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Pastor Johns and sons spent Thanksgiving night under a viaduct

Marian Hetherly
(l to r) Nathaniel, Alexander and Eric Johns spent Thanksgiving night under this I-190 viaduct.

Thanksgiving night, the Rev. Eric Johns and his two sons - Alexander, 16, and Nathaniel, 15, - slept under the viaduct that carries the I-190 over Exchange Street, across from the downtown Amtrak station.

"There's a very steep incline to get up here, but once you get up here there's a little bit of a narrow flat surface where we have just enough room to roll out a sleeping bag and lay down for the night," said Johns. "One reason for choosing this is you stay out of the rain and the elements pretty much, and if you can stay dry you can can warm."

Credit Marian Hetherly / WBFO News
Nathaniel Johns on the ledge where he slept Thanksgiving night.

Johns is the pastor at the Buffalo Dream Center and in his 21st year of this holiday mission, to bring awareness to those without a permanent home. On Wednesday, he marked a milestone: his 100th day of homelessness.

He said the homeless population has changed over the years.

"When I first started this two decades ago, almost every guy I talked to on the street was a veteran and now it's hard to find one, so that's been great. A lot of them have been getting into housing," the pastor said. "I think one of the best things that has happened is agencies working together, now more than ever before. At the Dream Center we work with agencies like Buffalo City Mission, Hearts for the Homeless. Different organizations that are helping the homeless are now coordinating our efforts, I think, better than ever before and that's a real good thing."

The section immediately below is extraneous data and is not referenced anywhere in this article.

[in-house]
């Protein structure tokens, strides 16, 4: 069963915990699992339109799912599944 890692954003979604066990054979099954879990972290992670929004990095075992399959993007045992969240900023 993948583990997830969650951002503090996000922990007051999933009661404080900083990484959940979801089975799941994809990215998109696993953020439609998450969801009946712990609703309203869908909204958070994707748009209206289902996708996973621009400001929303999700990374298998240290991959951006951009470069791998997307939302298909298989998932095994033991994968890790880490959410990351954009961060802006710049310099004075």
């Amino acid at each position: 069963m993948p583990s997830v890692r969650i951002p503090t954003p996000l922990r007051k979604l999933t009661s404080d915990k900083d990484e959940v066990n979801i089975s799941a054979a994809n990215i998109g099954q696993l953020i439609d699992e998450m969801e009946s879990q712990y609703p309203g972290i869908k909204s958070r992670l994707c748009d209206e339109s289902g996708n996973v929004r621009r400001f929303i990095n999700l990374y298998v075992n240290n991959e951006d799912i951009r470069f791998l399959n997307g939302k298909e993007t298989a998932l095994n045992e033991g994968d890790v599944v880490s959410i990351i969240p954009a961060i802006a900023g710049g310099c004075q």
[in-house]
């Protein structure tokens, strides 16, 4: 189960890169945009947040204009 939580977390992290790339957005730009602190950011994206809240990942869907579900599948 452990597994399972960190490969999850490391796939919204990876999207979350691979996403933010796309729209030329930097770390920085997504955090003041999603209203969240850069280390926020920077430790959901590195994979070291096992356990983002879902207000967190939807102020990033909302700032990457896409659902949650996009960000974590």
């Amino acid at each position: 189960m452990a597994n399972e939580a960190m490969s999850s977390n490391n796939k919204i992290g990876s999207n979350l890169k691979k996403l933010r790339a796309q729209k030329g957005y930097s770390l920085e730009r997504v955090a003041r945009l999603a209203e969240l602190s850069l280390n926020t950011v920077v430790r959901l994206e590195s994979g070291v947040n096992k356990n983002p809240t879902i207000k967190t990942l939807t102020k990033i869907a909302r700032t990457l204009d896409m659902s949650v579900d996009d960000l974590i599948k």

Much work still needs to be done, however.

"We see more women on the streets than ever before. When I first started this, it was predominantly men," he said. "There's children that maybe they're not necessarily homeless, but eat in a soup kitchen. There's a variety of people: men, women, children, families. So you definitely have the working poor that are taking advantage of some of the services that sterotypically you would think would just be for a homeless person."

Credit Marian Hetherly / WBFO News
The family carries their belongings on their back and walk the streets by day or stop in at a local coffee shop or the bus station.

Johns is nearing the end of his annual week of living with Buffalo's homeless. This year, his two sons have joined him for the entire week, as they prepare to take over the annual mission someday. Alexander Johns said he has never had a traditional Thanksgiving.

"We go to a soup kitchen and have that Thanksgiving dinner, and as a family we've always done that ever since I was born and I love it," he said. "And then we hand out turkey dinners all around Buffalo. We actually handed out 250 turkey dinners Thanksgiving this year. Some people are like, 'Oh, what about the turkey dinner?' It's really not about the turkey dinner. It's about showing love and showing what you're thankful for and helping others."

"This is my first year doing the whole week. I've done it before, but this is a full week. I didn't take a break," said Nathaniel Johns. "I'm learning more and more from my Dad, because me and my brother are gonna take it over when he gets a little too old. So when he can't do it anymore, we're gonna take it over for him. And we just learned a lot. I realized this year we've connected with these homeless guys more than I ever have before, sitting down, talking with them, learning more about them. It's awesome."  

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